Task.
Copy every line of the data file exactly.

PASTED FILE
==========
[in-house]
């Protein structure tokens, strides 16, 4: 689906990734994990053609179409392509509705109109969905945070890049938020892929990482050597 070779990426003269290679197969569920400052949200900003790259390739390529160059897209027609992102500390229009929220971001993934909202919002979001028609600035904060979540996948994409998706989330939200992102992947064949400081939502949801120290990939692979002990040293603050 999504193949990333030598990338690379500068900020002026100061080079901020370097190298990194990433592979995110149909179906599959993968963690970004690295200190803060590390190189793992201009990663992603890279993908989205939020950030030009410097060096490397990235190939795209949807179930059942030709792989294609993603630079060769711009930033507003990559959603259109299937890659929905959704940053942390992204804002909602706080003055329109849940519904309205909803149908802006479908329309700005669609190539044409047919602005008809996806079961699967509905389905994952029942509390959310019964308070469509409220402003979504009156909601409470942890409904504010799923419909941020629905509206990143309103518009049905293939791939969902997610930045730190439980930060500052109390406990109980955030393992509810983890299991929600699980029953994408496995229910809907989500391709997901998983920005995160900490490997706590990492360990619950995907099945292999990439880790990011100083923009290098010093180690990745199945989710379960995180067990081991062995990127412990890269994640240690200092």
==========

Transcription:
[in-house]
């Protein structure tokens, strides 16, 4: 689906990734994990053609179409392509509705109109969905945070890049938020892929990482050597 070779990426003269290679197969569920400052949200900003790259390739390529160059897209027609992102500390229009929220971001993934909202919002979001028609600035904060979540996948994409998706989330939200992102992947064949400081939502949801120290990939692979002990040293603050 999504193949990333030598990338690379500068900020002026100061080079901020370097190298990194990433592979995110149909179906599959993968963690970004690295200190803060590390190189793992201009990663992603890279993908989205939020950030030009410097060096490397990235190939795209949807179930059942030709792989294609993603630079060769711009930033507003990559959603259109299937890659929905959704940053942390992204804002909602706080003055329109849940519904309205909803149908802006479908329309700005669609190539044409047919602005008809996806079961699967509905389905994952029942509390959310019964308070469509409220402003979504009156909601409470942890409904504010799923419909941020629905509206990143309103518009049905293939791939969902997610930045730190439980930060500052109390406990109980955030393992509810983890299991929600699980029953994408496995229910809907989500391709997901998983920005995160900490490997706590990492360990619950995907099945292999990439880790990011100083923009290098010093180690990745199945989710379960995180067990081991062995990127412990890269994640240690200092």